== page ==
Articles - Empowering Women With Rights to Inheritance

Empowering Women With Rights to Inheritance – A Report on Amendments to the Law of Succession Act Necessary to Ensure Women's Human Rights: A Human Rights Report and Proposed Legislation, The International Women's Human Rights Clinic at Georgetown Law and FIDA-Kenya

     This human rights report and companion legislation was originally authored by Dorrella Gallaway, Dan Gatti, Jessica Hinkie, and Jennifer Schingle, Spring 2008 student advocates with the International Women's Human Rights Clinic at Georgetown Law. It was supervised and edited by Clinic Director, Professor Susan Deller Ross; Clinic alumna, Ginger T. Faulk, also edited the report, as did Dan Gatti. The report was produced in conjunction with the Federation of Women Lawyers: Kenya (FIDA-KENYA).
     FIDA requested the assistance of Georgetown students to investigate whether current Kenyan law on intestate succession effectively protects the equal rights of women and conforms to international law. After extensive background research on the law of intestacy in Kenya as well as the law of intestacy in several other legal systems and relevant international legal conventions, students from Georgetown traveled to Kenya between March 29 and April 8, 2008, to hear about the lives of some of the people who have been affected by the inheritance system in Kenya, as well as the people who administer the law and advocate for legal reforms in Kenya. More than 80 interviews in total were conducted by the Clinic and FIDA-Kenya, covering a wide range of the population of Kenya, including rural farmers, lawyers, non-governmental organizations [NGOs], judges, religious leaders, government officials, Parliamentarians, academics, ministers, and many others, both in the city of Nairobi and in the smaller towns of Meru and Nanyuki, Kenya.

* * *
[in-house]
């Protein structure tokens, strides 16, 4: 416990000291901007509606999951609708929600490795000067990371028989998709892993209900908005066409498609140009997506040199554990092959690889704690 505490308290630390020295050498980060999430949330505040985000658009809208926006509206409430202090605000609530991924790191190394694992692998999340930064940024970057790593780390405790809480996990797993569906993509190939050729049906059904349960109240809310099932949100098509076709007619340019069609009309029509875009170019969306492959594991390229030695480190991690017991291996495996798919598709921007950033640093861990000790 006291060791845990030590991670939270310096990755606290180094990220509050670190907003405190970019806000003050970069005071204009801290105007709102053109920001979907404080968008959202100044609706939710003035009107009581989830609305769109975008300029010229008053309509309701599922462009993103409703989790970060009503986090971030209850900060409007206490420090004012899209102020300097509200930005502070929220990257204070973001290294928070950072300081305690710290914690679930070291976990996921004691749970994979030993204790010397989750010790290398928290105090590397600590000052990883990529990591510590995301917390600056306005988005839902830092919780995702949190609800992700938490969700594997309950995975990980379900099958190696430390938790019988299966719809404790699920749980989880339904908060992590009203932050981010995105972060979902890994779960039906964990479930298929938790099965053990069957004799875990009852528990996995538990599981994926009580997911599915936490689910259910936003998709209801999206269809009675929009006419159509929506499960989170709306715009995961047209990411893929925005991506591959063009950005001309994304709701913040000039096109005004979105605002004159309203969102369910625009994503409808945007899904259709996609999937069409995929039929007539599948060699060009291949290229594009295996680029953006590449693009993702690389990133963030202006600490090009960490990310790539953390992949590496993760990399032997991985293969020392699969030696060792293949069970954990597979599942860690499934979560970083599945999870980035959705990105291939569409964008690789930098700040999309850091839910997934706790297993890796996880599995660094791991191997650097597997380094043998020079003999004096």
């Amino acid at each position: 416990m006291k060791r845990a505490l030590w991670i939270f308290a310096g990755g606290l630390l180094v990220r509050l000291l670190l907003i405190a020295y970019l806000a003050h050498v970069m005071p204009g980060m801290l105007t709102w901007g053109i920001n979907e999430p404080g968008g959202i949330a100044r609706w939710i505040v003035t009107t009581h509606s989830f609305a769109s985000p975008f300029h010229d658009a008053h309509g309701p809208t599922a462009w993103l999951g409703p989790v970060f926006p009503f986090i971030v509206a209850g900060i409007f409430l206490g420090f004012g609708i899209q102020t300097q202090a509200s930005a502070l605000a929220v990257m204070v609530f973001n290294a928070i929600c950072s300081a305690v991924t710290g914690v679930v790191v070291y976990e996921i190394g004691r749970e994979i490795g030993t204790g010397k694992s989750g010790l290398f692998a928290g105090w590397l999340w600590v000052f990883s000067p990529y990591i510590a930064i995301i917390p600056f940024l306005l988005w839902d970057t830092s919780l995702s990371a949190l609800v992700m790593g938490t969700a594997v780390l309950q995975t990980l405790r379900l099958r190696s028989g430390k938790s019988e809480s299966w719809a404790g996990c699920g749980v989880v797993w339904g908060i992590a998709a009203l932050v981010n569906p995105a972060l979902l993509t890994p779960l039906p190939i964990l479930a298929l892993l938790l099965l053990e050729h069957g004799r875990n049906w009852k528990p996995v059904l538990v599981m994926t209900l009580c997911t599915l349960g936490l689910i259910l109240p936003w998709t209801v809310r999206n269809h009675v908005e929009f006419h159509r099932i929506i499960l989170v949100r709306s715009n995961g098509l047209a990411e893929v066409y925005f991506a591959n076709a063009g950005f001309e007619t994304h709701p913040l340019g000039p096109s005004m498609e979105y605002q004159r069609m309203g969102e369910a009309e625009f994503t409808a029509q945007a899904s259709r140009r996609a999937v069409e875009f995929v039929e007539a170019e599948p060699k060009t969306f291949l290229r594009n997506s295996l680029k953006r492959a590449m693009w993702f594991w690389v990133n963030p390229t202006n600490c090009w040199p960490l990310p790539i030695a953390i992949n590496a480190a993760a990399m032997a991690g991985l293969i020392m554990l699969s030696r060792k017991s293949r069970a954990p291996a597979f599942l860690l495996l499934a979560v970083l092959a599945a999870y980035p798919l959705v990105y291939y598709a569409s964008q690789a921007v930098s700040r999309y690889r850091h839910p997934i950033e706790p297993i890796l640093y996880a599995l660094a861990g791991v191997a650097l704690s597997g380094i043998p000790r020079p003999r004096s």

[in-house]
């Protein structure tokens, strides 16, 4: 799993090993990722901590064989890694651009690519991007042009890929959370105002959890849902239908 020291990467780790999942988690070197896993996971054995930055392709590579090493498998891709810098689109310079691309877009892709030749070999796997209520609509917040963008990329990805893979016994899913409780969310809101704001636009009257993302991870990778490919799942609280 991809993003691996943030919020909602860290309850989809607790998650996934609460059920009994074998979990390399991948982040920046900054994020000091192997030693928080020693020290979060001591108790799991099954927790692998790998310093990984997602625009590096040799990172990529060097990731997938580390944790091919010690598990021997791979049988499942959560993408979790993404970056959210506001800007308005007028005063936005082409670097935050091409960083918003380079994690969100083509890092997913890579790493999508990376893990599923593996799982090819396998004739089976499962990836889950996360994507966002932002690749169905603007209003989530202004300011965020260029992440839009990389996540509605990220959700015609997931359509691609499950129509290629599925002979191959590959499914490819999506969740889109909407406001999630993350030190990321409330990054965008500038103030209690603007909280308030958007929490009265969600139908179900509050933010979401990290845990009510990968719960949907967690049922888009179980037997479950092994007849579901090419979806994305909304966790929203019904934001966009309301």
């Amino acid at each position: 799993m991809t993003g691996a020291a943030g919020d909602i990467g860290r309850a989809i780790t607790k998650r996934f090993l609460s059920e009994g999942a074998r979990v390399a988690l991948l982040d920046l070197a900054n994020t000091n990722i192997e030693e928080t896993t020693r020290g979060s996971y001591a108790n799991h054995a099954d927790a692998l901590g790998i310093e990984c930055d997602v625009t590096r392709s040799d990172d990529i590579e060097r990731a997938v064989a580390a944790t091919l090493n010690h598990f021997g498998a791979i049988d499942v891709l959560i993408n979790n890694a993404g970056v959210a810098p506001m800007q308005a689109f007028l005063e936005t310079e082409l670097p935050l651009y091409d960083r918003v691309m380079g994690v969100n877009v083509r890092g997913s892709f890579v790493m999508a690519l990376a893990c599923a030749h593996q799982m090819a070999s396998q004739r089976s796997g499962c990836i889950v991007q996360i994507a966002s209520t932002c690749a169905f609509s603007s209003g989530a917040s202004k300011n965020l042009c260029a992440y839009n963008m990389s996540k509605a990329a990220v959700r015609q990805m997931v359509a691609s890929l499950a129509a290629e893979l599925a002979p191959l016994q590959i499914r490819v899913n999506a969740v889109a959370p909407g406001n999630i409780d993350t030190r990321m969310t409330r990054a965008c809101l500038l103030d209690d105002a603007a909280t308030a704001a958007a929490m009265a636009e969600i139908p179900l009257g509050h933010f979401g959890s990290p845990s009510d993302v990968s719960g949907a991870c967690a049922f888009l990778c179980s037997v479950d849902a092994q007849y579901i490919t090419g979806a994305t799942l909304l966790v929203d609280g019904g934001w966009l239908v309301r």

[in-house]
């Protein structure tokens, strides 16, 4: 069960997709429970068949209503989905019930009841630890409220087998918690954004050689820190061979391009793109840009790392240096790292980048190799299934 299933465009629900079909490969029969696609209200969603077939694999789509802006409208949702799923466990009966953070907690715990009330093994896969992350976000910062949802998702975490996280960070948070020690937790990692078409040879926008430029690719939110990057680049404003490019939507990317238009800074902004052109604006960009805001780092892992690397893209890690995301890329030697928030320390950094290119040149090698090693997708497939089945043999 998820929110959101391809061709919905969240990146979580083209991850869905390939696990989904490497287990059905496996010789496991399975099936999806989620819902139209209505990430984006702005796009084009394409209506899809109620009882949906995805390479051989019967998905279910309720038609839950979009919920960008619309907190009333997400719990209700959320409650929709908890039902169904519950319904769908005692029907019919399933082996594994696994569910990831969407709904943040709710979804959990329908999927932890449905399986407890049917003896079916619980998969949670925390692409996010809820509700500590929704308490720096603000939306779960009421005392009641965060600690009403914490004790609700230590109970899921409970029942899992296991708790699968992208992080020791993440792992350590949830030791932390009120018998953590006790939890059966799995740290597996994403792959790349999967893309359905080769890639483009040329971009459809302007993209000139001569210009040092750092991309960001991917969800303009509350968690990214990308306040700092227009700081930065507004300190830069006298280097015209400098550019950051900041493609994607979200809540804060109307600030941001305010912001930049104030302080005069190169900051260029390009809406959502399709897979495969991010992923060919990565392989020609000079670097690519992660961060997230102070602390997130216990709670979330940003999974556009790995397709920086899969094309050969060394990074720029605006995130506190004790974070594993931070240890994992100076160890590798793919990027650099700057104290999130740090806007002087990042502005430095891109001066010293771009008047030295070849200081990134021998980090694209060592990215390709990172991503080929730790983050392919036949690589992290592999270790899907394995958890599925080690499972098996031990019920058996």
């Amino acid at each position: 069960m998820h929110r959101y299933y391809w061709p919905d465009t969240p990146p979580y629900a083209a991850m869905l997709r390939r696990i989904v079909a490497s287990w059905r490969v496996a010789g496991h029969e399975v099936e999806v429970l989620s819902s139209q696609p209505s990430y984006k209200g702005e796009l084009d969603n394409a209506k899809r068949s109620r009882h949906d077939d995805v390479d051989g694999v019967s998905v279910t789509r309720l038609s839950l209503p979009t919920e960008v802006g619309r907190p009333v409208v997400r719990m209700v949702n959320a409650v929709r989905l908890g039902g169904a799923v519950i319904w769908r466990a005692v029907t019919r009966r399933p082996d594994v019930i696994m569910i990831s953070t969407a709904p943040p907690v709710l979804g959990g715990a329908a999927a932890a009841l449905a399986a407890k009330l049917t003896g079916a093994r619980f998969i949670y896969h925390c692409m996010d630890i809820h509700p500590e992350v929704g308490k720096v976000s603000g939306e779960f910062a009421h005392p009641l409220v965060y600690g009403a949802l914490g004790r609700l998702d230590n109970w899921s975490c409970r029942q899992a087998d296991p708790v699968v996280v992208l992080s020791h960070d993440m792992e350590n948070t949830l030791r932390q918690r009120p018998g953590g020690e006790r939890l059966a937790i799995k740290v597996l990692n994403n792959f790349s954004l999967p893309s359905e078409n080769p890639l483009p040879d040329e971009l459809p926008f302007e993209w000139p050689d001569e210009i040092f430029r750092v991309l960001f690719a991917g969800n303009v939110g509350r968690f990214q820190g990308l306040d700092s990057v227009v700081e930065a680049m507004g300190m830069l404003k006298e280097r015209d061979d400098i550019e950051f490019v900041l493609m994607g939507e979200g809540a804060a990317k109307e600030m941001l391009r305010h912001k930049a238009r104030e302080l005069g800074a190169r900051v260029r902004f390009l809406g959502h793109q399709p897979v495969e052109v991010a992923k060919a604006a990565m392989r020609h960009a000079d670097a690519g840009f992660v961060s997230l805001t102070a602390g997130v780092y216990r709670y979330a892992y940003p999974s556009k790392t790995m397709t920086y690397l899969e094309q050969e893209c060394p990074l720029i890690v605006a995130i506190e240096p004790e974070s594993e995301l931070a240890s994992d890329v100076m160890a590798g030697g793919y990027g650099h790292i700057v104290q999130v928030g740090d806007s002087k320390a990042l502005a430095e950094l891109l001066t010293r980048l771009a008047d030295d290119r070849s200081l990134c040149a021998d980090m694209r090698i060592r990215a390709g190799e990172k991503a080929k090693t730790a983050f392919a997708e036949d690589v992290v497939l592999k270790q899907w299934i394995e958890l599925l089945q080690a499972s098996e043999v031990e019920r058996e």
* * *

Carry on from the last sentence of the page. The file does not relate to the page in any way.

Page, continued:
A central finding from all these interviews is that the women of Kenya are some of the most responsible, hard-working, intelligent, creative and productive members of Kenyan society. The women of Kenya do the majority of the agricultural labor. They take primary responsibility for the family, for the maintenance of the family home, and for the raising and educating of children. Women in Kenya play an important and an increasingly direct role in the Kenyan economy. They are starting businesses, investing in property, starting schools, investing in their education and that of their children, working to improve the environment, and working on public health projects. In the words of journalist Mildred Ngesa, in Kenya, "Women carry the whole world."
     Unfortunately, another central finding in this report is that women in Kenya continue to face enormous obstacles to achieving equality. Women are the majority of Kenya's population; they perform 70% of the agricultural labor, but they own less than 1% of the land, and control very little of the income produced by their labor. According to Lily Murei of the Kenya Land Alliance, "[T]he majority of the women are the ones who actually provide either in terms of labour, either in terms of livestock herding; it's the women that provide the labour, but to a larger extent, they don't benefit from anything accruing from land." The general counsel of a major bank in East Africa added "Women do all the backbreaking work but it is the men who get the funds from the cash crops."